Winters Lane is a historically African American community founded by freed slaves following The Civil War. Officially added to the National Registry of Historic Places in 2007, the history of Winters Lane is well documented thanks to the research of Louis S. Diggs, author of the 1995 book entitled, “It all Started on Winters Lane.” In his book, Diggs primarily takes a genealogist’s perspective to the history of the black community in Catonsville. Diggs’ book draws on oral histories, historic newspapers, census and civic documents to describe in the fullest detail the life and times of the community as it grew and flourished in the years and decades following The Civil War. As we move ahead by making a necessary investment in the future of the community, it is critical to look backward to honor the amazing accomplishments and resilience of Winters Lane.
In the August 19th, 1961 edition of the Baltimore Afro American newspaper, journalist Elizabeth Oliver introduces the community in this way:
In the Catonsville Development, just two miles from Baltimore’s Western City limits, sprawls the near perfect example of suburban living, homeownership, and community spirit. There is no undertaker here and but one physician, since citizens are interested in living. The welcome mat is always out to summer visitors who find the community a nice place to visit.
The article goes on to describe the community’s picturesque residential gardens and winding lanes, high rate of registered voters (4,000 in total), its ample opportunities for civic and social engagement, and the resolute commitment of the community’s leaders and business owners. This glowing depiction of a harmonious and thriving community is reinforced throughout the pages of Diggs’ book, most conclusively in the oral histories provided by residents who grew up in the community in the first half of the 20th century. In the face of rampant institutionalized racism during the Jim Crow era, the tight knit community of Winters Lane burgeoned and prospered.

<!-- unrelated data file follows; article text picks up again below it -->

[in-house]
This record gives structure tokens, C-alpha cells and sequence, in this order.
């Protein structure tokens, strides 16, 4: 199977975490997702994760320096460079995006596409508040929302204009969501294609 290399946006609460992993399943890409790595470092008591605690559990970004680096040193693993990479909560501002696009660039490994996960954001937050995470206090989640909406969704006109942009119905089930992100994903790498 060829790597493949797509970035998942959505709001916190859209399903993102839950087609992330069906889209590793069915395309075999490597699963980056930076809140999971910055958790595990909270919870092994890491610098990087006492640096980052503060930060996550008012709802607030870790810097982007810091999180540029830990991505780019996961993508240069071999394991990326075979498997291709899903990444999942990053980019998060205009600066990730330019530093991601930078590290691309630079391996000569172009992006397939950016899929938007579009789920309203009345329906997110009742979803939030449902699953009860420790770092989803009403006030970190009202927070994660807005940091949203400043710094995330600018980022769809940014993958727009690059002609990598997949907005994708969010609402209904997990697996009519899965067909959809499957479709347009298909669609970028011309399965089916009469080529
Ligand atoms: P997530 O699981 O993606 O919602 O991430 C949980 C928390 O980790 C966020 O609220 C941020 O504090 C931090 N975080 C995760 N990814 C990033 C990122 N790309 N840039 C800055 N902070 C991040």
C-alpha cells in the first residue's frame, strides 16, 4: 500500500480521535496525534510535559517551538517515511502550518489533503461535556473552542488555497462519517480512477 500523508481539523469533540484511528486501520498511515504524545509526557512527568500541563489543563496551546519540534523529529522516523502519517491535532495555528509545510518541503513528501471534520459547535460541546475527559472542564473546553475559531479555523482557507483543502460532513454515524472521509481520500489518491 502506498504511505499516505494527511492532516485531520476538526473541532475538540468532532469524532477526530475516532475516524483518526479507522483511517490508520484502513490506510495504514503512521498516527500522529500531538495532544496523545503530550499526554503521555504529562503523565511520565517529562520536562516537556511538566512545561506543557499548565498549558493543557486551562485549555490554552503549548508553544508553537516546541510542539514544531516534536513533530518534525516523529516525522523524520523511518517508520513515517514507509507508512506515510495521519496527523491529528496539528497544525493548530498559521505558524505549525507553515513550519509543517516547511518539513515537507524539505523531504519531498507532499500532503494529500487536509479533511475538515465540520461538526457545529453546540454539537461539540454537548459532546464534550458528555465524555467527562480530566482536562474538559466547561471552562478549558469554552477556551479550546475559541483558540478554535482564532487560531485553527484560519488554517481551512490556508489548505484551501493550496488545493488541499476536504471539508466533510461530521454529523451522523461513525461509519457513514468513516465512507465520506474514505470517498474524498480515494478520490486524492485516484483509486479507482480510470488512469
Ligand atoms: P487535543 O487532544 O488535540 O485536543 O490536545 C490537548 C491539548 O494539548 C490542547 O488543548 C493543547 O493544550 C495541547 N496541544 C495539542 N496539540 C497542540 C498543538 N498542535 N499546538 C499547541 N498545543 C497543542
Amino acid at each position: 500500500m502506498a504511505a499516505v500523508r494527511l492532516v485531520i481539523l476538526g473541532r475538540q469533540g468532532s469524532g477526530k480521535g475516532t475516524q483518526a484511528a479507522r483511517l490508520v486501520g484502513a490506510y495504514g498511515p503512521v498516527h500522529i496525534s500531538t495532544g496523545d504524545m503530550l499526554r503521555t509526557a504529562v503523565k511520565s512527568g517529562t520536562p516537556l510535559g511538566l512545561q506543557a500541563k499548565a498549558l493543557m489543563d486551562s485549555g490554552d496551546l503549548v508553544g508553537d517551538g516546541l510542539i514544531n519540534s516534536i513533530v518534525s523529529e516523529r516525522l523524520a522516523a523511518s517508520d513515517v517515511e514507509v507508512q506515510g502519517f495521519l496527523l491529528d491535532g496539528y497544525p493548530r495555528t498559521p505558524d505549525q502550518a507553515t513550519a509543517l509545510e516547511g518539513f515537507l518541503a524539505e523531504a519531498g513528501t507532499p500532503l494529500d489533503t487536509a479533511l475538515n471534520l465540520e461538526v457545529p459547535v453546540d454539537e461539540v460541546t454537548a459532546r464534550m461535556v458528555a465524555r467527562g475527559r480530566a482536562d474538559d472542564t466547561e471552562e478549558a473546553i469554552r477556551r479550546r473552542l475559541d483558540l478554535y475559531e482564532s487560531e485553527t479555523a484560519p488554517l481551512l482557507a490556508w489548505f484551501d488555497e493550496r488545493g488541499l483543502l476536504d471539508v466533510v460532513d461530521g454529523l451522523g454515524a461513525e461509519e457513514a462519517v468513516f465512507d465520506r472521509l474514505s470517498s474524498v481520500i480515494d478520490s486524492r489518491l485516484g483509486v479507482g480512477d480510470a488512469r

The settlement was founded in 1867, one year after the civil war ended. Some of the original founders came into deeded property upon being released from slavery, while others migrated to the settlement from other parts of Maryland and purchased property along Winters Lane in the late 1800’s. Due to segregation and the distance from Baltimore, Winters Lane became a largely self-sufficient community.
In 1868, J.W. Gould donated a tract of land and old school house on the corner of Winters Lane and Edmondson Avenue. The building became the community’s first church, known today as Grace A.M.E ., as well as the first school for black children, School #23. Grace A.M.E. is still an active community church today, though it moved to its present location in 1890. At least 5 churches were founded within the next few decades and the school expanded and moved to accommodate a growing community.